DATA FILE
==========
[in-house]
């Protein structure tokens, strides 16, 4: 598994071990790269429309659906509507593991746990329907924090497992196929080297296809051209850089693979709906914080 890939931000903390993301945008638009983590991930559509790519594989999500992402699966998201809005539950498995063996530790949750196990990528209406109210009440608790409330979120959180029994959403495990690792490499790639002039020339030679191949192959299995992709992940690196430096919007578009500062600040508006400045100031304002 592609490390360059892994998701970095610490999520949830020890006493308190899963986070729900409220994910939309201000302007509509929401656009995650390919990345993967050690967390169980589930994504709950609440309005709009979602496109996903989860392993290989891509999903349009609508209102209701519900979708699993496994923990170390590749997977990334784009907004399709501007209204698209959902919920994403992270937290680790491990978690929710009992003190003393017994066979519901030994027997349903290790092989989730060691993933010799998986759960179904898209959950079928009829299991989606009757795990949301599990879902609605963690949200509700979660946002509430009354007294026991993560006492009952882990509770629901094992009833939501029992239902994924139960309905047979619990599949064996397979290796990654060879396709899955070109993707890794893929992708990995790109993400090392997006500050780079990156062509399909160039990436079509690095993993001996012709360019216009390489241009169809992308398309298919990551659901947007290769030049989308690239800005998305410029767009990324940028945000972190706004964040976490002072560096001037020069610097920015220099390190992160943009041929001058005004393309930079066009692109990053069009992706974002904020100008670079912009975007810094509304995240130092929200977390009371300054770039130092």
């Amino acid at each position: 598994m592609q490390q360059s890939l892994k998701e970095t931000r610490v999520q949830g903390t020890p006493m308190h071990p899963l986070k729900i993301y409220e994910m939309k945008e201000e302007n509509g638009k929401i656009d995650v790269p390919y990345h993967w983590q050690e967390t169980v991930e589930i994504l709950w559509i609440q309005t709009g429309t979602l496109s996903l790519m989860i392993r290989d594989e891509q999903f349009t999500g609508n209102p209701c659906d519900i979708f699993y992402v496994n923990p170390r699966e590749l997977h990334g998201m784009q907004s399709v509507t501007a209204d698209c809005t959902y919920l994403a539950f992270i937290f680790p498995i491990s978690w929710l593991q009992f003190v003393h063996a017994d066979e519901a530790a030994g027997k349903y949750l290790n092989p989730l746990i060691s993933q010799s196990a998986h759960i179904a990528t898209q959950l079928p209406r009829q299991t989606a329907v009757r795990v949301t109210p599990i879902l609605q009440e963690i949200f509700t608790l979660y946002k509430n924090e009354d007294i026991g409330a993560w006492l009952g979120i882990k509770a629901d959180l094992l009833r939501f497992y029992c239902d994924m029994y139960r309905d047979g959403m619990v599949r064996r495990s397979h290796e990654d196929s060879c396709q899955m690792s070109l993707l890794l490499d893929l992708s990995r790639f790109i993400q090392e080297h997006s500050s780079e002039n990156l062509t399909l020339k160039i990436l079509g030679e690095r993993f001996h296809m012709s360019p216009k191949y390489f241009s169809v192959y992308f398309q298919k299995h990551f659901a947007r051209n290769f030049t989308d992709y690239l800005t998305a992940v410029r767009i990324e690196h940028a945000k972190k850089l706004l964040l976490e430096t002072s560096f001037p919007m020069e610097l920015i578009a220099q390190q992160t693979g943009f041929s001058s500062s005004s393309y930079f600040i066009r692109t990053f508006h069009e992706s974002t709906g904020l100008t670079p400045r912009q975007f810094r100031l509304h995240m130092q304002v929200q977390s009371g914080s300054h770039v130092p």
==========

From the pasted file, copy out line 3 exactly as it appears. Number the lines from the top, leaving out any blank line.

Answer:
């Amino acid at each position: 598994m592609q490390q360059s890939l892994k998701e970095t931000r610490v999520q949830g903390t020890p006493m308190h071990p899963l986070k729900i993301y409220e994910m939309k945008e201000e302007n509509g638009k929401i656009d995650v790269p390919y990345h993967w983590q050690e967390t169980v991930e589930i994504l709950w559509i609440q309005t709009g429309t979602l496109s996903l790519m989860i392993r290989d594989e891509q999903f349009t999500g609508n209102p209701c659906d519900i979708f699993y992402v496994n923990p170390r699966e590749l997977h990334g998201m784009q907004s399709v509507t501007a209204d698209c809005t959902y919920l994403a539950f992270i937290f680790p498995i491990s978690w929710l593991q009992f003190v003393h063996a017994d066979e519901a530790a030994g027997k349903y949750l290790n092989p989730l746990i060691s993933q010799s196990a998986h759960i179904a990528t898209q959950l079928p209406r009829q299991t989606a329907v009757r795990v949301t109210p599990i879902l609605q009440e963690i949200f509700t608790l979660y946002k509430n924090e009354d007294i026991g409330a993560w006492l009952g979120i882990k509770a629901d959180l094992l009833r939501f497992y029992c239902d994924m029994y139960r309905d047979g959403m619990v599949r064996r495990s397979h290796e990654d196929s060879c396709q899955m690792s070109l993707l890794l490499d893929l992708s990995r790639f790109i993400q090392e080297h997006s500050s780079e002039n990156l062509t399909l020339k160039i990436l079509g030679e690095r993993f001996h296809m012709s360019p216009k191949y390489f241009s169809v192959y992308f398309q298919k299995h990551f659901a947007r051209n290769f030049t989308d992709y690239l800005t998305a992940v410029r767009i990324e690196h940028a945000k972190k850089l706004l964040l976490e430096t002072s560096f001037p919007m020069e610097l920015i578009a220099q390190q992160t693979g943009f041929s001058s500062s005004s393309y930079f600040i066009r692109t990053f508006h069009e992706s974002t709906g904020l100008t670079p400045r912009q975007f810094r100031l509304h995240m130092q304002v929200q977390s009371g914080s300054h770039v130092p």